In the last of Ten One's special reports for Te Wiki o te Reo Māori, Constable Hope Daniels says learning the language has helped her in her work, and changed her view of the world around her. Click here or scroll down for the English translation.
I ēnei rā, ka haere ngā kōrero i roto i te reo i ōna ao, e ai ki a Āpiha Hope Daniels, nā konei ka taea te kī, ko tēnei tau ka hipa ake nei tōna tino tau i Ngā Pirihimana o Aotearoa, otirā, ka noho “hei tino tau, mō ake tonu atu.”
He Kaitakawaenga (Āpiha Takawaenga Iwi Hapori) a Hope i Tāmaki Makaurau i ēnei rā, ā, ki a ia, me i kore ia e whai i tētahi kaupapa ako rumaki reo i te tau ka mahue ake nei, kore rawa ia e eke ki te tūranga.
Kāore ia i rongo i te reo i tōna tupunga ake, ahakoa he Māori ōna mātua e rua (Ngāpuhi), kāore i kōrero i te reo. Tētahi, i nuku atu te whānau ki Āhitereiria e rua tekau tau ki muri, nā reira ka tupu wehe kē i ētahi atu o te whānau, he matatau ki te kōrero.
Ka puta ia i te Kāreti Pirihimana e rima tau ki mua, ā, ka noho i te aroākapa o ngā mahi pirihimana mō te toru tau. Ahakoa ‘kua timotimo’ ki ngā āhuatanga ako i te reo i roto i aua wā, nā te tāpaetanga mai a ngā Pirihimana i te whakaaro kia whakauru ia ki tētahi kaupapa ako rumaki i Te Wānanga o Takiura ka rere ia ki te whakauru atu.
“He whāinga nui te ako i te reo i taku hokinga mai i Āhitereiria - ehara i te mea mō te reo anake – engari kia tūtaki tāngata i tētahi wāhi hou.”
He whakamere te kaupapa ako, he rawe ngā mahi, he kaupapa me whakaiti te tangata, he whakaoho whakaaro.
Ehara i te mea ka taea te whakamārama ki te kupu kotahi anake. Rerekē taku titiro ki te ao ināianei," tana kī, me tana whakaaroaro he aha ngā mea kua kitea e ngā maunga me ngā rākau, he mauri tō ēnei āhuatanga, he mea toitū i roto i te mano tau.
I roto i tōna ao mahi, ka noho ko te reo hei painga mōna, kei mua pea tana hīkoi i ōna hoa - waihoki ko ngā Māori kua tirotiro anake ki a ia i mua, kāore he kōrero, kua ngāwari kē atu ināianei te whakatata atu ki a ia.
I tērā marama i mahi tahi rātou ko ana hoa mahi ki te Auckland City Mission me ētahi atu hinonga mō te kaupapa o Manaaki Tangata, he kai mā te hapori.
"Tata ki te 300 te hunga matekai i whāngaia e mātou. He rawe ki te noho tahi ki te kai, ki te kōrero hoki me rātou.
"Nā te kī noa iho i te rerenga 'kia ora' i huaki ngā tatau maha, ā, i pai taku noho ki te reo Māori mō te roanga o ā mātou kōrero ki ētahi o rātou.
“Nā te reo mātou i whakahoki ki te ao o te aroha, o te manaaki - nā taku tomokanga ki Takiura i whakawātea ēnei āhuatanga ki a au.”
Ka haere ngā waiata, ngā karakia me ētahi kōrero ki tana kāhui Ratonga Momo Iwi Māori, Moana-nui-a-Kiwa hoki i Auckland Central.
"Kei te tū mātou ki te kōrero, kei te tū māia mātou i tō mātou teihana," tana kī. "He rite tonu tā mātou whakamahi i te reo."
I ēnei wā e mahi ana ia i roto i te tira kaupare i te COVID-19 i Tāmaki Makaurau, arā, he whakahaere i ngā wāhi noho wehe mō te urutā, me te rere tonu o te reo hei tuhono i a ia, ehara i te mea ki ngā manuhiri anake, engari ki ērā atu kaimahi.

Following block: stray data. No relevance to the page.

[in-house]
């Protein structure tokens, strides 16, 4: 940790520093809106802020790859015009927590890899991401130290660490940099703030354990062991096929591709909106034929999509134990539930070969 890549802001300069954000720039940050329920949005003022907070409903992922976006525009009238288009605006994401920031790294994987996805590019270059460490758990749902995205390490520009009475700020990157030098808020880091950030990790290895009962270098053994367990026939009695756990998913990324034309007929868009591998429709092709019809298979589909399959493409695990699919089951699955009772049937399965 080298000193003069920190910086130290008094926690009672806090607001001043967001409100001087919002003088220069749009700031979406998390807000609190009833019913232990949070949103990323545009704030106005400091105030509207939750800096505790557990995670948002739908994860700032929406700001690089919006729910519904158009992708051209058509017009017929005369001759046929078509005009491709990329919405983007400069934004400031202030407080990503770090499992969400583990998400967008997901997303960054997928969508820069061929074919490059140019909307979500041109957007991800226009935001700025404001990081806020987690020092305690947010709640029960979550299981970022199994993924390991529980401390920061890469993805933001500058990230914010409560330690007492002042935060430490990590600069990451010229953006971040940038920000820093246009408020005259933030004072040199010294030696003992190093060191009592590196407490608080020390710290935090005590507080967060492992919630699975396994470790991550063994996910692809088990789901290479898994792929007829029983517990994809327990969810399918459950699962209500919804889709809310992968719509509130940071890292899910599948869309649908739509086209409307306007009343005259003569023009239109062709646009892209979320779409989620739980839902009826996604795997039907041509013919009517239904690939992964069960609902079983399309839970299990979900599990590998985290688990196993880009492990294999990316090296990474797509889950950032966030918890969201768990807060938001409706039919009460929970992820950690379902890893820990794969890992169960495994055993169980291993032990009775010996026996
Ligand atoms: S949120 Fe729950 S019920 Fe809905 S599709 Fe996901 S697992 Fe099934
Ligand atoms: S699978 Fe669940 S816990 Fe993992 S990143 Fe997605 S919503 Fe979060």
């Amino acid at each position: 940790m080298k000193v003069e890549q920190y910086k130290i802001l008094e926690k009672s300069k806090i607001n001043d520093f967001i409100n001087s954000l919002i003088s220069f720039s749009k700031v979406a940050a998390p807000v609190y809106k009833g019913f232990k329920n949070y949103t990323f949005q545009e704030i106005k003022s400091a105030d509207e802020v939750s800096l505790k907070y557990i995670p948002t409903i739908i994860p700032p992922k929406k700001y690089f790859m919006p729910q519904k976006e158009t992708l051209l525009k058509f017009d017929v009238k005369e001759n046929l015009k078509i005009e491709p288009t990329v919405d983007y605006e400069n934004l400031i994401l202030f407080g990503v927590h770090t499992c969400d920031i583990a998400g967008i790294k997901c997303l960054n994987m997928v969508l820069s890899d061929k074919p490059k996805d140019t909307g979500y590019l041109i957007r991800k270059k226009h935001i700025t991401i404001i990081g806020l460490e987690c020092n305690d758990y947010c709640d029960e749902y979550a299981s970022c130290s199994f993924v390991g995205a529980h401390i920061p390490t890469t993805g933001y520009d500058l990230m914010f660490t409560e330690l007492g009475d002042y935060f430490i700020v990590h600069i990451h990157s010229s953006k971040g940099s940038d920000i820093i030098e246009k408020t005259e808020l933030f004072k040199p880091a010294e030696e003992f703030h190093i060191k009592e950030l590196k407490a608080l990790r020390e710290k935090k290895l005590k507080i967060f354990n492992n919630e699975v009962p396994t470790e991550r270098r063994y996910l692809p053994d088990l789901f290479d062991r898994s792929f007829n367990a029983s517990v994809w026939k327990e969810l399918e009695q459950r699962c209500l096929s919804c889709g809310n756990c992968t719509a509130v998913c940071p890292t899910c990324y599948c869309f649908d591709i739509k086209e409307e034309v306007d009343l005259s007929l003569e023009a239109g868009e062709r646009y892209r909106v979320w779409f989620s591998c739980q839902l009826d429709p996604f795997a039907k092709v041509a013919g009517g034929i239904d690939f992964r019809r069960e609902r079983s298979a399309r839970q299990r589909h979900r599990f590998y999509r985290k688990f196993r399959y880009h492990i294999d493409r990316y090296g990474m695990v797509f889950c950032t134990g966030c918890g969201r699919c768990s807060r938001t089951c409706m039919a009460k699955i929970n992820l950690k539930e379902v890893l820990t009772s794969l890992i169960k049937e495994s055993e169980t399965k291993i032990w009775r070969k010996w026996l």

E ai ki tētahi hoamahi o NZDF i kōrero tahi ia mō te kaupapa ako i te rā tuatahi, i te rā i muri mai ka puta i a ia te maioha ‘kia ora’, ā, – “koirā te tīmatanga.”
He rite tonu ki ētahi atu, ehara i te mea he reo noa iho, engari he ara ki roto i te Ao Māori, me ōna taonga katoa.
A korero with colleagues in te reo is part of her everyday life now, Constable Hope Daniels says, and it’s made the past year in Police not only the best ever “but probably the best I will ever have”.
Hope, now a Kaitakawaenga (Community Iwi Liaison Officer) in Tāmaki Makaurau, says it’s a role she could only have dreamt about before doing an immersion course in te reo last year.
She wasn’t exposed to the language growing up as, although both parents are Māori (Ngāpuhi), it wasn't spoken at home. Added to that, the family moved to Australia 20-odd years ago, so she grew up away from other whānau members, some of whom are fluent.
She graduated from the Royal New Zealand Police College five years ago, then spent three years on the front line. Although she has ‘chipped away’ at te reo during that time, when Police offered the opportunity for an immersion course at Te Wānanga o Takiura she leapt at it.
“Learning te reo was a goal when I came back from Australia – not only for the language but as a way of meeting people in a new place.”
The course was challenging, exciting, humbling and eye-opening.
“There’s no one word that can describe just what it was like. I see the world differently,” she says, wondering aloud about how much has been seen by the mountains and the trees she now sees as sharing a life force and as witnesses to history.
In her work life she feels te reo gives her a distinct advantage over colleagues without it – Māori who would previously have made eye contact only now approach her more readily.
Last month she and colleagues teamed up with the Auckland City Mission and other agencies for Manaaki Tangata, a community kai.
“We fed about 300 people in need. It was awesome to sit down and have a kai and kōrero with them.
"A simple 'kia ora' opened a lot of doors for us and I could remain in te reo Māori for the duration of our kōrero with a few of them.
“Te reo placed us in a neutral place of aroha and manaaki - the opportunity I had to go to Takiura gave me that experience.”
Every day brings waiata, karakia and a kōrero with her Māori, Pacific and Ethnic Services teammates at Auckland Central.
“We’re loud and proud at our station,” she says. “We use te reo as much as we can.”
At present she’s part of the COVID-19 response in Tāmaki Makaurau, working at managed isolation facilities where the reo connects her not only with guests but with other personnel.
An NZDF colleague who she told enthusiastically about the course on day one greeted her with a ‘kia ora’ the next day – “and that’s where it starts”.
Like others she says it’s not only a language, but a way to connect to Te Ao Māori in all its richness.